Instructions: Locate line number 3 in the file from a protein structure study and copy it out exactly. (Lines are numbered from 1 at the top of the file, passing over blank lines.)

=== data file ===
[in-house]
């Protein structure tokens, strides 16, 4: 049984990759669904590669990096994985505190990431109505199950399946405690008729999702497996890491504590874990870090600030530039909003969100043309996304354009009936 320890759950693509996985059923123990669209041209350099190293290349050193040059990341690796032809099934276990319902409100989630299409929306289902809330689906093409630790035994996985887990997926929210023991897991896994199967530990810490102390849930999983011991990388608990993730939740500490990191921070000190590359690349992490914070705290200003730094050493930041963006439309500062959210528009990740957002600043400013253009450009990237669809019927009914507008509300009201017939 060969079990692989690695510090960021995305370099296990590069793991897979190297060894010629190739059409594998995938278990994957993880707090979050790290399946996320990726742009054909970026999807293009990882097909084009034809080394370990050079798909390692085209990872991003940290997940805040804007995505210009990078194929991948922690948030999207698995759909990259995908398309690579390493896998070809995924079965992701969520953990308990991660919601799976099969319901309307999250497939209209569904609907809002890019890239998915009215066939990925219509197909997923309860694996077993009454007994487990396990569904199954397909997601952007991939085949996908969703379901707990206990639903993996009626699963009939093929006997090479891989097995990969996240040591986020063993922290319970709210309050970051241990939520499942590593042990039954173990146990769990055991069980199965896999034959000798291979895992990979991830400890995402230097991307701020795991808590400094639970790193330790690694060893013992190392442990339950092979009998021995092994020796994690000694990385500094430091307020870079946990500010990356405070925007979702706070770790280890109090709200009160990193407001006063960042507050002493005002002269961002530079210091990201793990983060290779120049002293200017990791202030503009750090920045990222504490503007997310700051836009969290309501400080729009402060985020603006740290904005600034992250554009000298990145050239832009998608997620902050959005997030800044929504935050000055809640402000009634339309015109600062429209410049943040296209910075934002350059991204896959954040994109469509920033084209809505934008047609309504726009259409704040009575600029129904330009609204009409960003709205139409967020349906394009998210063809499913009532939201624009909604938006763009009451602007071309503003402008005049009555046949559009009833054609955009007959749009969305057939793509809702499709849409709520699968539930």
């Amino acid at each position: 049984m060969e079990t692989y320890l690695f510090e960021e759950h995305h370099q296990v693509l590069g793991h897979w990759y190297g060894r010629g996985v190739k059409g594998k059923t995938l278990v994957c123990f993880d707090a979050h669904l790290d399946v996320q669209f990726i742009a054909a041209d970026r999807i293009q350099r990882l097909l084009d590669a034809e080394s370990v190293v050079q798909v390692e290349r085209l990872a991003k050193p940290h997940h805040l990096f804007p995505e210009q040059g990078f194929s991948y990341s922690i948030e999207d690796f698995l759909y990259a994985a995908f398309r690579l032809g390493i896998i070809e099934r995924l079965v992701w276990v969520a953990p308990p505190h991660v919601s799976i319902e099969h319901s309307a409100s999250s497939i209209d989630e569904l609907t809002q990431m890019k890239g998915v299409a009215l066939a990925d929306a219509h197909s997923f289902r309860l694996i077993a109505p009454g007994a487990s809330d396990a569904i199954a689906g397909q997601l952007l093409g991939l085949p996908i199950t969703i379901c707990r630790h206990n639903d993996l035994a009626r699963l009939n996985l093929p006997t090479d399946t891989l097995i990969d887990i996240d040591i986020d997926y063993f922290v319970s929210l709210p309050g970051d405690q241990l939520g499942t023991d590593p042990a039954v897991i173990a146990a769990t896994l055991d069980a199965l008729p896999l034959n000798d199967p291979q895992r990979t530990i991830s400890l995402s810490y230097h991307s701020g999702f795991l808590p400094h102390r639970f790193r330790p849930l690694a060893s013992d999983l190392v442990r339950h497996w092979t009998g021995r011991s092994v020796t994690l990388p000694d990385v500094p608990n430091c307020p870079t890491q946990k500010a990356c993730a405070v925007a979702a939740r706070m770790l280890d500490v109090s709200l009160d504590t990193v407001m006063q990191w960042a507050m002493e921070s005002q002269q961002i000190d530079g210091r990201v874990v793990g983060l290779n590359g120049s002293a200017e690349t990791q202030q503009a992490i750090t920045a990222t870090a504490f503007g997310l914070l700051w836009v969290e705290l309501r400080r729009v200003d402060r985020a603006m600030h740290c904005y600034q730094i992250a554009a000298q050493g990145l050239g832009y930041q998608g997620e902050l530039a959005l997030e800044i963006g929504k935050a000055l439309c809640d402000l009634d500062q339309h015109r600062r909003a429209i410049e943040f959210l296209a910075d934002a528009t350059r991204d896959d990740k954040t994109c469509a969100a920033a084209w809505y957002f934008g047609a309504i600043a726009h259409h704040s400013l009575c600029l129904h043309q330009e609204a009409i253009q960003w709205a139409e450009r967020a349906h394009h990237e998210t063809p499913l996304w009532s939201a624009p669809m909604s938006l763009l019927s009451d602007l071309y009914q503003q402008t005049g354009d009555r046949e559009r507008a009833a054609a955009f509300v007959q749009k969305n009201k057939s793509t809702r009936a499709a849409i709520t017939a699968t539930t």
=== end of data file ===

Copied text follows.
């Amino acid at each position: 049984m060969e079990t692989y320890l690695f510090e960021e759950h995305h370099q296990v693509l590069g793991h897979w990759y190297g060894r010629g996985v190739k059409g594998k059923t995938l278990v994957c123990f993880d707090a979050h669904l790290d399946v996320q669209f990726i742009a054909a041209d970026r999807i293009q350099r990882l097909l084009d590669a034809e080394s370990v190293v050079q798909v390692e290349r085209l990872a991003k050193p940290h997940h805040l990096f804007p995505e210009q040059g990078f194929s991948y990341s922690i948030e999207d690796f698995l759909y990259a994985a995908f398309r690579l032809g390493i896998i070809e099934r995924l079965v992701w276990v969520a953990p308990p505190h991660v919601s799976i319902e099969h319901s309307a409100s999250s497939i209209d989630e569904l609907t809002q990431m890019k890239g998915v299409a009215l066939a990925d929306a219509h197909s997923f289902r309860l694996i077993a109505p009454g007994a487990s809330d396990a569904i199954a689906g397909q997601l952007l093409g991939l085949p996908i199950t969703i379901c707990r630790h206990n639903d993996l035994a009626r699963l009939n996985l093929p006997t090479d399946t891989l097995i990969d887990i996240d040591i986020d997926y063993f922290v319970s929210l709210p309050g970051d405690q241990l939520g499942t023991d590593p042990a039954v897991i173990a146990a769990t896994l055991d069980a199965l008729p896999l034959n000798d199967p291979q895992r990979t530990i991830s400890l995402s810490y230097h991307s701020g999702f795991l808590p400094h102390r639970f790193r330790p849930l690694a060893s013992d999983l190392v442990r339950h497996w092979t009998g021995r011991s092994v020796t994690l990388p000694d990385v500094p608990n430091c307020p870079t890491q946990k500010a990356c993730a405070v925007a979702a939740r706070m770790l280890d500490v109090s709200l009160d504590t990193v407001m006063q990191w960042a507050m002493e921070s005002q002269q961002i000190d530079g210091r990201v874990v793990g983060l290779n590359g120049s002293a200017e690349t990791q202030q503009a992490i750090t920045a990222t870090a504490f503007g997310l914070l700051w836009v969290e705290l309501r400080r729009v200003d402060r985020a603006m600030h740290c904005y600034q730094i992250a554009a000298q050493g990145l050239g832009y930041q998608g997620e902050l530039a959005l997030e800044i963006g929504k935050a000055l439309c809640d402000l009634d500062q339309h015109r600062r909003a429209i410049e943040f959210l296209a910075d934002a528009t350059r991204d896959d990740k954040t994109c469509a969100a920033a084209w809505y957002f934008g047609a309504i600043a726009h259409h704040s400013l009575c600029l129904h043309q330009e609204a009409i253009q960003w709205a139409e450009r967020a349906h394009h990237e998210t063809p499913l996304w009532s939201a624009p669809m909604s938006l763009l019927s009451d602007l071309y009914q503003q402008t005049g354009d009555r046949e559009r507008a009833a054609a955009f509300v007959q749009k969305n009201k057939s793509t809702r009936a499709a849409i709520t017939a699968t539930t």